The incident, so soon after the fatal corral gunfight, was widely reported in Arizona newspapers.

"These gunfights couldn't have happened at a worst time," Mason said. "We've got representatives meeting with territory officials right now in Phoenix. We are asking for help to attract a bank to the city. I learned today a bank might come here if we got serious about law and order."

Mason's declaration aroused Edward's conscience. He heard a voice humming in his ears that prompted him to important conclusions. Silver City, a decent town, had reached a crossroads. People had to stand up to the forces of ignorance and violence that threatened to destroy it. He as a young man had a stake in the community and saw a future for himself. His thinking was simple and honest. His conscience told him he was obliged to take a leading role in restoring law and order.

That evening at dinner he spoke to Father Ross about his vague plan.

"I don't want to kill anyone if I can help it. I've got to get involved."

A learned friar, the priest listened to Edward and advised him to pray hard, be rational about the situation, and seek a reasonable course of action. In the priest's mind he recalled his studies of Plato. The philosopher contended that an individual had a primary responsibility to his community, his family and himself. For Edward, Plato's instruction came innately to him. He understood he was obliged to follow his conscience and do what was right.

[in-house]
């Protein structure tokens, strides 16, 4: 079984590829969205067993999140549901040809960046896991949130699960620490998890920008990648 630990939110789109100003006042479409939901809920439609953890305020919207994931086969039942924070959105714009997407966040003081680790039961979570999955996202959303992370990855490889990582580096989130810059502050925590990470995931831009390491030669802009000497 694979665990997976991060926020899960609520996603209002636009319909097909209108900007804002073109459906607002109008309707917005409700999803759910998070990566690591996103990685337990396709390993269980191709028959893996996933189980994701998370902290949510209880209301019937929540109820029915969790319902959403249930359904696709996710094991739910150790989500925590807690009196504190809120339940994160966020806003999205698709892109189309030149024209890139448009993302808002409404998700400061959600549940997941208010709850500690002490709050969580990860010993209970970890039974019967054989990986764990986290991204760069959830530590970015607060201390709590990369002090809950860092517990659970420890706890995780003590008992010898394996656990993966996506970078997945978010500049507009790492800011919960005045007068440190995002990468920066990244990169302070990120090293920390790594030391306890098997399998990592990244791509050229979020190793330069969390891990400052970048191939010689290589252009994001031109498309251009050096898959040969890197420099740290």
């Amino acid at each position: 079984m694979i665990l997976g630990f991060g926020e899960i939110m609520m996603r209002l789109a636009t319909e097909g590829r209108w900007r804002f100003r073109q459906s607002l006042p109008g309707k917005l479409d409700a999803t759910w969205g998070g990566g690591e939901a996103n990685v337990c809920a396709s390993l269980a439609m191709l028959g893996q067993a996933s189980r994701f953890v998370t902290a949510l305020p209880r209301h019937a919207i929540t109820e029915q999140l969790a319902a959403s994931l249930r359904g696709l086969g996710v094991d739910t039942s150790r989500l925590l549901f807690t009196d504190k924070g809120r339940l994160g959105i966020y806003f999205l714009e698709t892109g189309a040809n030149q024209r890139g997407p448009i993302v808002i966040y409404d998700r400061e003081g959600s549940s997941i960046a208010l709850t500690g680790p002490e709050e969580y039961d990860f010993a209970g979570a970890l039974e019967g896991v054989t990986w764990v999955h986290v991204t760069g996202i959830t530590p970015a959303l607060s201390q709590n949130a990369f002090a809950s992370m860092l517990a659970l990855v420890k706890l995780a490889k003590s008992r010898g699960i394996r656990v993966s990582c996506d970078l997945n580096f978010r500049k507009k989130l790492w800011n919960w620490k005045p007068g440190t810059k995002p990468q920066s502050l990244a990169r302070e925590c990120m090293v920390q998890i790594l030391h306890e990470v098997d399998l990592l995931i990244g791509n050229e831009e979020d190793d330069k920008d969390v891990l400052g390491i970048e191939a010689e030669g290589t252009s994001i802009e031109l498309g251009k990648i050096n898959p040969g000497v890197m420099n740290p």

In his musings, Edward compared his thinking to the process of cupellation. He spent a hard night trying to refine his thoughts and work out a plan.

* * *

Edward's first job was to gain recognition as a lawman by city fathers and to work with Deputy Kincaid. He convinced Mason of this positive initial step. Mason spoke to city officials who expressed doubt. In desperation they later approved Edward's appointment as deputy. They felt better about him after watching a shooting display in the field behind the jail. Edward, armed with his Colt pistol, mowed down a row of milk bottles and shot tin cans out of the sky. In time they liked his plan to talk things out with the people.

The town newspaper heralded the appointment as a positive move.

"He's got the wherewithal to do what's needed to be done," Mason said.

Marian wasn't convinced. She feared for Edward's life and had visions of street gunfights with the Carters.

"I just gotta do this," Edward said one night after dinner.

Marian admired him for his courage and told him so. She thought about him and spent a sleepless night worrying.